- “The H.P. Lovecraft Archive”
- The URL is: http://www.hplovecraft.com
- Maintained by Donovan K. Loucks (email@example.com), the keeper of
- Includes over 30 photographs of Lovecraftian locations in New
- Chaosium’s Page
- The URL is: http://www.sirius.com/~chaosium
- “De Web
Mysteriis” (Laurent Alquier)
- The URL is: http://www.eerie.fr/~alquier/cthulhu.html.
- Necronomicon Press Page
- The URL is: http://www.necropress.com.
- Maintained by Marc Michaud (firstname.lastname@example.org)
- The NetherReal
- A very thorough site devoted to the fiction and art of H.P. Lovecraft
and the “Cthulhu Mythos.”
- The URL is http://www.netherreal.de
- Maintained by Jim Hawley
- Q: Where can I get a copy of the Necronomicon?
A: “The” Necronomicon, i.e. the book written about by Lovecraft,
cannot be found anywhere because it was never written - anyone who
disagrees with this statement is invited to produce a copy. Several
commercial Necronomicons have been published. The easiest to find is the
Avon paperback by Simon, which is mainly a re-hash of Sumerian mythology
with a few Mythos names dropped in; some practitioners of magick consider
it useful, but it has very little to do with Lovecraft’s creation.
The 1973 Owlswick Press edition, prefaced by L. Sprague de Camp, is
reputedly a facsimile of an old manuscript but actually contains only 8
pages of Arabic text repeated over and over again.
“H. R. Giger’s Necronomicon” is a collection of that gentleman’s art;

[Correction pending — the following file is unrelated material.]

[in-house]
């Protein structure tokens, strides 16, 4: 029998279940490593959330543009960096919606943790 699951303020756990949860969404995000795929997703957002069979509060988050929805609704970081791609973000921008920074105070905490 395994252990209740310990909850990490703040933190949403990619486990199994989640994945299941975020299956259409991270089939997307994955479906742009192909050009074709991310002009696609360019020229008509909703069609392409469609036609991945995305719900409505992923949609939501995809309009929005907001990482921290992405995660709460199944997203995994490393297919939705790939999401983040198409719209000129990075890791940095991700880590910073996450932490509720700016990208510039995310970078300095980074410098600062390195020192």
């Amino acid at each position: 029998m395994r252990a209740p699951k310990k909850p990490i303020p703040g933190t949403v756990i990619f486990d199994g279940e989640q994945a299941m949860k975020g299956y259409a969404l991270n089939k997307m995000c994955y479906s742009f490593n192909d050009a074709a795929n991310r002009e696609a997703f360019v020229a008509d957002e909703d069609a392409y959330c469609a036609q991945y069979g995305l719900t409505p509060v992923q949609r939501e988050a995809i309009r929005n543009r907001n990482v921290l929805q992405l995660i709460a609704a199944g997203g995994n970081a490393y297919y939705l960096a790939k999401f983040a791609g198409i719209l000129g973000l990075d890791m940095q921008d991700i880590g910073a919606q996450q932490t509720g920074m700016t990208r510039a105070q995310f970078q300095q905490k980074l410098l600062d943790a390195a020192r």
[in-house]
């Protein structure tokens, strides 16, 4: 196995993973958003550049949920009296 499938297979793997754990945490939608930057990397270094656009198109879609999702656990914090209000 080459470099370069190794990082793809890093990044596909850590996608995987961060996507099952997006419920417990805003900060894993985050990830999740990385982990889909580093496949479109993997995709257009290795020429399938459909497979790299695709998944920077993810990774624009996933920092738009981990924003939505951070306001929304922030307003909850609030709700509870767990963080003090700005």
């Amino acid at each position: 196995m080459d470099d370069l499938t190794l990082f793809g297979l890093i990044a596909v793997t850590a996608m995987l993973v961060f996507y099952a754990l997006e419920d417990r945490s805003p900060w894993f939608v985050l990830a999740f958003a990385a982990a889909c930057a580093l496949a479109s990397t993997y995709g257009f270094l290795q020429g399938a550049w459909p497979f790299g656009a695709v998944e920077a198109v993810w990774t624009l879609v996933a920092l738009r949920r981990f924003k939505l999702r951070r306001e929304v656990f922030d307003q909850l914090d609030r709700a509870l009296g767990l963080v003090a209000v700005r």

if you are not familiar with his work, watch the “Alien” movie.
“The Necronomicon: The Book of Dead Names” by Colin Wilson et al claims to
be the rediscovered work.
There are many known library references to the Necronomicon by Abdul
Alhazred, Michael Tice’s entry at UCLA being perhaps the most notorious;
these are pranks engineered by students or librarians. The newsgroups
alt.necromicon and alt.necronomicon are suggested for those who wish to
discuss the historical authenticity, translations and publications of this
- Q: What is the etymology of the word “Necronomicon”?
A: Lovecraft himself provides us a translation in a letter to Harry
O. Fischer dated late February, 1937: “The name Necronomicon
(necros, corpse; nomos, law; eikon, image = An Image [or Picture] of the
Law of the Dead) occurred to me in the course of a dream, although the
etymology is perfectly sound.”
Some will argue that this etymology is not perfectly sound, but since
Lovecraft invented the book, I feel his etymology is the correct one.
However, for those interested in a more correct translation, the following
was provided by S. A. T. Haldane (email@example.com):
Nekros/nekr-o- (noun) ‘dead (person)’
nomos/nom-o- (noun) ‘law’, ‘custom’
-ikos/-ike/-ikon (adjectival suffix) ‘to do with’, ‘concerning’,
hence nekr-o- + nom-o- + -ikos > nekronomikos (adjective) concerning the
customs of the dead’. Functioning as a noun in the neutral gender, to
Nekronomikon ‘(The Thing) Concerning the Customs of the Dead’.
End of Part 0 of the alt.horror.cthulhu FAQ, “Mini-FAQ.”